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Resource Play Exploration and Exploitation:  Geochemical techniques for identifying gas and oil resource plays and prospects

Daniel M. Jarvie, Humble Geochemical Services, Humble, Texas

 

Resource plays are basically hydrocarbon systems where the source and reservoir are the same rock unit or formation.  These source-reservoir units are generally continuous and represent areas of organic matter preservation as reflected in organic richness.  These plays are typically for shale gas, but may also include shale oil plays.  Evaluation of these plays suggests that there are several different types of hydrocarbon system that may be described as (1) tight, high gas flow rate thermogenic, (2) fractured, lower flow gas rate thermogenic, (3) interbedded shale/tight sand or silt thermogenic gas systems, and (4) fractured, lower gas flow rate biogenic.  Shale oil resources are found in at least two types of systems both being in the oil generation window: (1) highly fractured systems and (2) relatively tight systems of interbedded source and tight gas or silt zones.  In either case of shale gas or oil, completion engineering is a critical component of extracting the gas or oil from these systems.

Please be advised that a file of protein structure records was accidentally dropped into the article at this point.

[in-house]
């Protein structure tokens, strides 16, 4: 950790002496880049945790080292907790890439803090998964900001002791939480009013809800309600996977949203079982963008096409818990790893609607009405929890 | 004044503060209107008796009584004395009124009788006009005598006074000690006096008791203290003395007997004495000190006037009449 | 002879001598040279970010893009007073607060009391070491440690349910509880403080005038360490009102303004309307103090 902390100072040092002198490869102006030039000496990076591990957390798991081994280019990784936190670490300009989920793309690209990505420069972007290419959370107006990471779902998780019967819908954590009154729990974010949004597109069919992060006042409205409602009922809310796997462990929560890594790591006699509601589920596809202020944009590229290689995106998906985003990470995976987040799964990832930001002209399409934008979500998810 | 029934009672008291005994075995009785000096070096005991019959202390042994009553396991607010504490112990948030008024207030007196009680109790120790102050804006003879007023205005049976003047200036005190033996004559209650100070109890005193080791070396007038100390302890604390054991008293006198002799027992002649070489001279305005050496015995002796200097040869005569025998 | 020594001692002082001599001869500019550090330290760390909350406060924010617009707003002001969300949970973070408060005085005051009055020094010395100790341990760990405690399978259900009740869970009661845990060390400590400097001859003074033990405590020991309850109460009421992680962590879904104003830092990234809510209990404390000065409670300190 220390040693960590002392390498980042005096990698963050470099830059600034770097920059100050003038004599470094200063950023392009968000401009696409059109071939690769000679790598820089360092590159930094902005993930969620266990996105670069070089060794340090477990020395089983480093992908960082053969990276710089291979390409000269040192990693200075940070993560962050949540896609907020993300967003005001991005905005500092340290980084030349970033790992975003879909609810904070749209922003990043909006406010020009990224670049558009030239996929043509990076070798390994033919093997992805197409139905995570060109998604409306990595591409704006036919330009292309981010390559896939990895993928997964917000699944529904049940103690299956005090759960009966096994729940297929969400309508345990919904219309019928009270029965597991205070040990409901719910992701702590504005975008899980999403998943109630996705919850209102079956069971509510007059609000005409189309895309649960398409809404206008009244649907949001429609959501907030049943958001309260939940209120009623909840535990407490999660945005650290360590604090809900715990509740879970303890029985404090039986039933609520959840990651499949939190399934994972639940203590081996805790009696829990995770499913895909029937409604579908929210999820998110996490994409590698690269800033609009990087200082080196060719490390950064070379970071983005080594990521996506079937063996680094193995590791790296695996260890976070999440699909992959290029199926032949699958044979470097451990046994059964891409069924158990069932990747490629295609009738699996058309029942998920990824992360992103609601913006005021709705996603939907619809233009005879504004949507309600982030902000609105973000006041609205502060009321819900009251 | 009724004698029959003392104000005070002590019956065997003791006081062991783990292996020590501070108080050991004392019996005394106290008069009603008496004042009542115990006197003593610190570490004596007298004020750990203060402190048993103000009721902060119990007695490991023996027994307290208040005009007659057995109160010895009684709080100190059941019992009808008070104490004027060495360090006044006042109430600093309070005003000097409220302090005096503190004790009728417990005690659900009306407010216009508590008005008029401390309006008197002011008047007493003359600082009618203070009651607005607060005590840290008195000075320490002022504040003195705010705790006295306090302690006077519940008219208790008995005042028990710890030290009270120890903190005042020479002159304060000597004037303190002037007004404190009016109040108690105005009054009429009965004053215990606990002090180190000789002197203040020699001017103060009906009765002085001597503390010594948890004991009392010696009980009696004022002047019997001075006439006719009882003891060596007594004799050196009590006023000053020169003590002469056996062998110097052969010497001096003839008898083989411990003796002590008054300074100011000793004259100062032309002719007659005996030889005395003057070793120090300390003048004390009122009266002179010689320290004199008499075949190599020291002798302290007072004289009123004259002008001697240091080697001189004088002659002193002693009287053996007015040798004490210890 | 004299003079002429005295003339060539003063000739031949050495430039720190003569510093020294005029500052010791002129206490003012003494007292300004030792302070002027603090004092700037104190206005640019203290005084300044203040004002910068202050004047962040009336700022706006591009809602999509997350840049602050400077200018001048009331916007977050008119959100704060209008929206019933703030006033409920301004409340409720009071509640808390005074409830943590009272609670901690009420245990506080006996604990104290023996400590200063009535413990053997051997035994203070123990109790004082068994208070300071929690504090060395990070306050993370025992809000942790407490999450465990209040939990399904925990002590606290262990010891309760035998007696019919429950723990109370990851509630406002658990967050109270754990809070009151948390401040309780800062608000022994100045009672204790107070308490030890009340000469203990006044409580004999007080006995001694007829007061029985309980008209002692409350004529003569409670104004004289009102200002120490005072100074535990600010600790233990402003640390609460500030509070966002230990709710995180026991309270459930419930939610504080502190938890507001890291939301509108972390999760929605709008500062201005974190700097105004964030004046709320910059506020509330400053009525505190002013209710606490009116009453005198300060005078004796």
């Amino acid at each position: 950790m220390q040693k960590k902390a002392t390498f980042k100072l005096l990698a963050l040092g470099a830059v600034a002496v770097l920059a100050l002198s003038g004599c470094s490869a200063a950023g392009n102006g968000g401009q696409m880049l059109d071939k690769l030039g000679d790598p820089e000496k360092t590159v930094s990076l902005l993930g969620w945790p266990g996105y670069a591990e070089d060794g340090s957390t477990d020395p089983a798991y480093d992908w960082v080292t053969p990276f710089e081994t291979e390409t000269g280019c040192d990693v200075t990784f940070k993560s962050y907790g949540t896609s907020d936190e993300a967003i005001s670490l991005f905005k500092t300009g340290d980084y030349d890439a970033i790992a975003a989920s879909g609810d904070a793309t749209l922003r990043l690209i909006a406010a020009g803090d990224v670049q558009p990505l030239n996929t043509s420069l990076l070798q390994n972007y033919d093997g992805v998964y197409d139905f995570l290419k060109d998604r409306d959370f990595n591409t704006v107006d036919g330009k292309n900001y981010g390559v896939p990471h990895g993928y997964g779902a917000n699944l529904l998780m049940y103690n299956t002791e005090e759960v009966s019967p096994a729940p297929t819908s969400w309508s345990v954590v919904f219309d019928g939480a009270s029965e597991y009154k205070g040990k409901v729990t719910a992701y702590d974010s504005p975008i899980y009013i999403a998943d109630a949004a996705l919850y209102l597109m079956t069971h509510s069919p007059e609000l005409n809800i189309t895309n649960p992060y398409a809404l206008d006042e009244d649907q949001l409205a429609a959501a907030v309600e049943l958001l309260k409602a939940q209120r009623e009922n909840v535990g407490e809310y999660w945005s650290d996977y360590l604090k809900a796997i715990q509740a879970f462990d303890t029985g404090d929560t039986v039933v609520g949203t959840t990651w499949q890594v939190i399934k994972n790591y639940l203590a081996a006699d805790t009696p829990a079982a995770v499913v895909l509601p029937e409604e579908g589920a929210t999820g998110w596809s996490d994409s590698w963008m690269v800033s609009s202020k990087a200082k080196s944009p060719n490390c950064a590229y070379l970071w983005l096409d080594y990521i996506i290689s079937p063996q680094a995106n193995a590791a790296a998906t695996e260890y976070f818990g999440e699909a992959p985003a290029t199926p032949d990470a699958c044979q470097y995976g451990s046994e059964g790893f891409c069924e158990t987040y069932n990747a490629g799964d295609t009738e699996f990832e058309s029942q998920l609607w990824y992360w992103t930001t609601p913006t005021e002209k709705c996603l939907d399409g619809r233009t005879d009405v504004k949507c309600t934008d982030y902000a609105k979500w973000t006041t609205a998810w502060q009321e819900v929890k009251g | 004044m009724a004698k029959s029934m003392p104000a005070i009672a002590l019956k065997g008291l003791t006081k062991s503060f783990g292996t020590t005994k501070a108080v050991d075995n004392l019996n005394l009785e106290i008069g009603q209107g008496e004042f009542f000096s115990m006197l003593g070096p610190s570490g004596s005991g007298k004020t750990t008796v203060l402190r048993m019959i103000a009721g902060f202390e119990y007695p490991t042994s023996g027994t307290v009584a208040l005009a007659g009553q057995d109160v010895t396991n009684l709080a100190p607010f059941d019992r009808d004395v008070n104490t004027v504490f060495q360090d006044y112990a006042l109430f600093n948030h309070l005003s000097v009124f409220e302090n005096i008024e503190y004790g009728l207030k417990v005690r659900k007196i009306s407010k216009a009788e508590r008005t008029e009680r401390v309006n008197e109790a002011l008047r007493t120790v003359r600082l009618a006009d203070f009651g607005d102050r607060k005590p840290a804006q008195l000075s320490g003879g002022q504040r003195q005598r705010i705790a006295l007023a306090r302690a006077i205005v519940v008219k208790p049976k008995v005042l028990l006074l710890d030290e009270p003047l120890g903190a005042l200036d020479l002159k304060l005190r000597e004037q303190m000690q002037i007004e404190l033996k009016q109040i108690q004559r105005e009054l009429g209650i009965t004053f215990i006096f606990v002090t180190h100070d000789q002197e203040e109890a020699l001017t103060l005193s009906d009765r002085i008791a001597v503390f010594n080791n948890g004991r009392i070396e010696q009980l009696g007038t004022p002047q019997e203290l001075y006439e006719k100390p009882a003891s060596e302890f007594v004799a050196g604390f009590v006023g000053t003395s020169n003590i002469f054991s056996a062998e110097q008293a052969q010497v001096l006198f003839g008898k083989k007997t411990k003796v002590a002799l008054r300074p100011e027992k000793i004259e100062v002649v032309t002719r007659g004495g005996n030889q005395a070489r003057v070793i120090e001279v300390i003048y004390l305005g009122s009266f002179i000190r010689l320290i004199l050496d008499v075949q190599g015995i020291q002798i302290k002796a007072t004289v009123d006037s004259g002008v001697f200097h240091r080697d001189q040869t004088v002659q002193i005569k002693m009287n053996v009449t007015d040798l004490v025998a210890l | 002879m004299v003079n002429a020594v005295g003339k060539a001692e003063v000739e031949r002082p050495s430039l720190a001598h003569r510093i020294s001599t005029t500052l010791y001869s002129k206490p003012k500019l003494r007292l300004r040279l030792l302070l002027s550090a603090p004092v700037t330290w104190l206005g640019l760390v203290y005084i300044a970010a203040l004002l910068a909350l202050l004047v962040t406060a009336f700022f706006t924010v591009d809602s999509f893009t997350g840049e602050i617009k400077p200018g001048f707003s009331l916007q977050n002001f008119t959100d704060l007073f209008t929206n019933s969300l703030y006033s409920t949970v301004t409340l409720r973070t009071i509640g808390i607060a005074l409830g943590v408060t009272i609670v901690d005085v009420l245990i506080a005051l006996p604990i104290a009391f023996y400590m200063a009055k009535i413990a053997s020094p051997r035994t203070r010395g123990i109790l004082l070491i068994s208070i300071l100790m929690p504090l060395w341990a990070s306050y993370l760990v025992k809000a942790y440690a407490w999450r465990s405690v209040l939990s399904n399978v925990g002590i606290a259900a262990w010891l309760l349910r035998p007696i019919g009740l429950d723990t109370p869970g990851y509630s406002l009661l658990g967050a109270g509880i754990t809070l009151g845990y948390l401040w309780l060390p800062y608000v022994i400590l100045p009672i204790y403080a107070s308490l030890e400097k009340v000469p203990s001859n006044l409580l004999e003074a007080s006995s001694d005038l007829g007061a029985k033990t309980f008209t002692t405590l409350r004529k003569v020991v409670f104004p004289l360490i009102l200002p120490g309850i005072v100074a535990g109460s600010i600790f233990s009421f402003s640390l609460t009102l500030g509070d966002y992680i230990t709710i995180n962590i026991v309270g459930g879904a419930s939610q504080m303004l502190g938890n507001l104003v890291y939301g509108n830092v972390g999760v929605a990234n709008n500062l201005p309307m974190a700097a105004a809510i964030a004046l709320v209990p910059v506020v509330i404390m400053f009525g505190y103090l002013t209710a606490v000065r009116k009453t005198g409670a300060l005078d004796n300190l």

Various hydrocarbon systems are used to illustrate these play types, e.g., the high maturity thermogenic plays of the Ft. Worth, Delaware, and Arkoma basins, the low maturity thermogenic plays of the Illinois Basin, the interbedded shale/reservoirs of the Bossier Shale of the East Texas Basin, and the biogenic Antrim Shale play of the Michigan Basin.  The Monterey Formation of the Santa Maria Basin and the Williston Basin Bakken Formation oil play provide examples shale oil systems.